|Publication number||US6944558 B2|
|Application number||US 10/686,376|
|Publication date||Sep 13, 2005|
|Filing date||Oct 14, 2003|
|Priority date||Oct 14, 2003|
|Also published as||US20050080573|
|Publication number||10686376, 686376, US 6944558 B2, US 6944558B2, US-B2-6944558, US6944558 B2, US6944558B2|
|Inventors||Andrew Steven Hildebrant|
|Original Assignee||Agilent Technologies, Inc.|
|Export Citation||BiBTeX, EndNote, RefMan|
|Patent Citations (12), Non-Patent Citations (2), Classifications (10), Legal Events (6)|
|External Links: USPTO, USPTO Assignment, Espacenet|
Electronic devices are often tested by generating a plurality of input patterns for the pins of a device under test, applying the input patterns to the device under test, capturing output patterns from the device under test, and then comparing the captured output patterns (or device vectors corresponding thereto) to expected output patterns or vectors.
Each of the afore-mentioned patterns comprises a plurality of sequential states. These states may take a variety of forms, such as logic one (1), logic zero (0), high (H), low (L), or don't care (X).
For some circuit testers, input patterns and expected output patterns are stored in pattern memory as sequences of smaller patterns (e.g., smaller patterns comprising three sequential states of the original pattern); and waveforms corresponding to these smaller patterns are stored in high-speed waveform memories. The patterns stored in the pattern memories are then used to address the waveforms stored in the waveform memories.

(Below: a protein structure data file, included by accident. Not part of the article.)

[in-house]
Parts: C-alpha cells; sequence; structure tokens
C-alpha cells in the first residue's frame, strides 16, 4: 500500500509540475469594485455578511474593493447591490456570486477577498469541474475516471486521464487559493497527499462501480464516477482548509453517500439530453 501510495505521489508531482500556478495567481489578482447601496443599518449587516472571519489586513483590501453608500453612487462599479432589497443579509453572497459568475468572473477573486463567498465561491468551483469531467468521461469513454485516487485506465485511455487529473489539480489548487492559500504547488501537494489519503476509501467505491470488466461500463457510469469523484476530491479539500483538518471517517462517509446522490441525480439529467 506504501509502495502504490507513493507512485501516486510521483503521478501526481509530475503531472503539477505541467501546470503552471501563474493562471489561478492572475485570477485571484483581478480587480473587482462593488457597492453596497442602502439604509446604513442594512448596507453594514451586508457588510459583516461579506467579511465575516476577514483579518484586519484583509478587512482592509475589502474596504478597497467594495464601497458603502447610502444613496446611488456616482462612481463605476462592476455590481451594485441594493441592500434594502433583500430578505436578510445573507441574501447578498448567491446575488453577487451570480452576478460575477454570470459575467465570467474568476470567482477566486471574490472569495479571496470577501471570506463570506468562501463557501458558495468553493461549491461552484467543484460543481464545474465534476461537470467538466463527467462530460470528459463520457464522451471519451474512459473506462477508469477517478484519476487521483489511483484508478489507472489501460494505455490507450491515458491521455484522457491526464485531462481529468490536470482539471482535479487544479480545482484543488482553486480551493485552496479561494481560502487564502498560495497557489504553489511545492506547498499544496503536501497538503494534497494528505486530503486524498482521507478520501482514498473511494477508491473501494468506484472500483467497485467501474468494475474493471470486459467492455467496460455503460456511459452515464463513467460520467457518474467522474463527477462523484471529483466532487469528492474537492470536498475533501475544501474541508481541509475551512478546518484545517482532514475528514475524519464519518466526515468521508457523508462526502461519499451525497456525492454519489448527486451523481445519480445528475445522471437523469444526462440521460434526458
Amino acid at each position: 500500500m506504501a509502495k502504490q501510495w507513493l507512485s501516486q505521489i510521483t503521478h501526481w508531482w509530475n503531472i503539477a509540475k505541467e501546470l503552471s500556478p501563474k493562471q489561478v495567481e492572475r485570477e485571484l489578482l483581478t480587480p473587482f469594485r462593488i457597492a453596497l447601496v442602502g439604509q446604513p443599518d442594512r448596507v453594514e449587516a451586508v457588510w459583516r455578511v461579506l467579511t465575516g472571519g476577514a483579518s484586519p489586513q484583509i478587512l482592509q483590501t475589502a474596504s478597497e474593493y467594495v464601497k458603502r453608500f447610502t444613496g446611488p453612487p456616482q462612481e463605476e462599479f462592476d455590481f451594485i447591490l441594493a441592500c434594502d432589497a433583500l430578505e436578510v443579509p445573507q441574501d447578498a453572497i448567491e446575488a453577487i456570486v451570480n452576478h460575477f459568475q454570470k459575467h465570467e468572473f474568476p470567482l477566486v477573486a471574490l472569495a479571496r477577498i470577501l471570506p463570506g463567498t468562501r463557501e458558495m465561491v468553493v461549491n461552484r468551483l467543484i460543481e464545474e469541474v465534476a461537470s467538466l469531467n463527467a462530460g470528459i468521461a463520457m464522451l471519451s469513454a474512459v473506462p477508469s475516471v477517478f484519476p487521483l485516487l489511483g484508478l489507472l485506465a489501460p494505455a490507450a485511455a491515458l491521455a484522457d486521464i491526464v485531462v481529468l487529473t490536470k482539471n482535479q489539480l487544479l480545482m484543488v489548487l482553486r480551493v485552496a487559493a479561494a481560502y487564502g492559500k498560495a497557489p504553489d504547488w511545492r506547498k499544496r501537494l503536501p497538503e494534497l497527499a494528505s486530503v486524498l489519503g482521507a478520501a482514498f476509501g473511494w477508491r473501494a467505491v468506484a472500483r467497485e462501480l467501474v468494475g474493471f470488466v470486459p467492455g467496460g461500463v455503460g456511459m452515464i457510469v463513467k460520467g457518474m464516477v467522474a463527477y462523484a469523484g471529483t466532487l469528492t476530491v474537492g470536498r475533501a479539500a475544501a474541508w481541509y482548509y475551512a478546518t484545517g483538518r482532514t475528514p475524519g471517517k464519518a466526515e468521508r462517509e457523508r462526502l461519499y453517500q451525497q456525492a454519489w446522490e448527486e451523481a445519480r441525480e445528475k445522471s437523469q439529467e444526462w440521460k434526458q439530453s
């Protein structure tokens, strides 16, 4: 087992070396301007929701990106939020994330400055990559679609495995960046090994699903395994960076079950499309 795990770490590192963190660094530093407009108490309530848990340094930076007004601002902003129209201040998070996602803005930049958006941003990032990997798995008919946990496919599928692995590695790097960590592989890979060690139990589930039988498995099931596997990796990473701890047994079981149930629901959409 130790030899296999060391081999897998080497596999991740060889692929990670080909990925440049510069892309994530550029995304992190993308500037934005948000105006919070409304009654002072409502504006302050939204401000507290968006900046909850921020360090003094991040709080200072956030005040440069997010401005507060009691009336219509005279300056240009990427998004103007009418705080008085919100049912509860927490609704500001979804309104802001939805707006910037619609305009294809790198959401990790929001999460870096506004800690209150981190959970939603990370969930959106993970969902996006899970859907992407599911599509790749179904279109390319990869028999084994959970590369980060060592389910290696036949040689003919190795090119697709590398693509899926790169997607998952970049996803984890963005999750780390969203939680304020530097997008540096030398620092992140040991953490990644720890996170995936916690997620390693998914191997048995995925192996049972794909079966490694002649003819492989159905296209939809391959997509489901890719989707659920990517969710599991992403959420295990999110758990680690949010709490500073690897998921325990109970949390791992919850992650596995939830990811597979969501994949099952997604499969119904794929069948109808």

Due to the high-speed nature of the waveform memories, these memories are often too small to hold waveforms corresponding to all “potential” patterns stored in pattern memory. Decisions therefore need to be made regarding which waveforms to store in each waveform memory. The United States patent application of Hildebrant entitled “Systems and Methods for Testing Performance of an Electronic Device” (Ser. No. 10/461,252 filed Jun. 12, 2003, hereby incorporated by reference) discloses systems and methods for 1) examining the “actual” patterns that are to be stored in a pattern memory to discern which unique combinations of states are actually found therein, and then 2) using this information as a basis for determining which waveforms should be stored in a corresponding waveform memory.
Sometimes, even the methods and apparatus disclosed in the above-incorporated patent application are insufficient to distill a list of waveforms down to a number of waveforms that are capable of being stored in a waveform memory. Choices therefore need to be made regarding which waveforms should be eliminated. However, eliminating waveforms can reduce the fault coverage of a particular test suite or testflow. Further, it is sometimes (even often) not intuitive which waveforms are the best candidates for elimination.
In one embodiment of the invention, a method comprises receiving a list of waveforms that is to be driven to or received from a pin of a device under test. Each waveform in the list is associated with a weight. For each of at least two waveforms in the list, a number of test sample points lost by masking the waveform with a particular parent waveform in a child-parent waveform map is calculated. The number of lost test sample points is determined by 1) a difference in the number of test sample points in the waveform and the number of test sample points in the particular parent waveform, and 2) the weight associated with the waveform. In response to the calculations, a waveform masking is implemented such that the implemented waveform masking results in fewer lost test sample points than another waveform masking.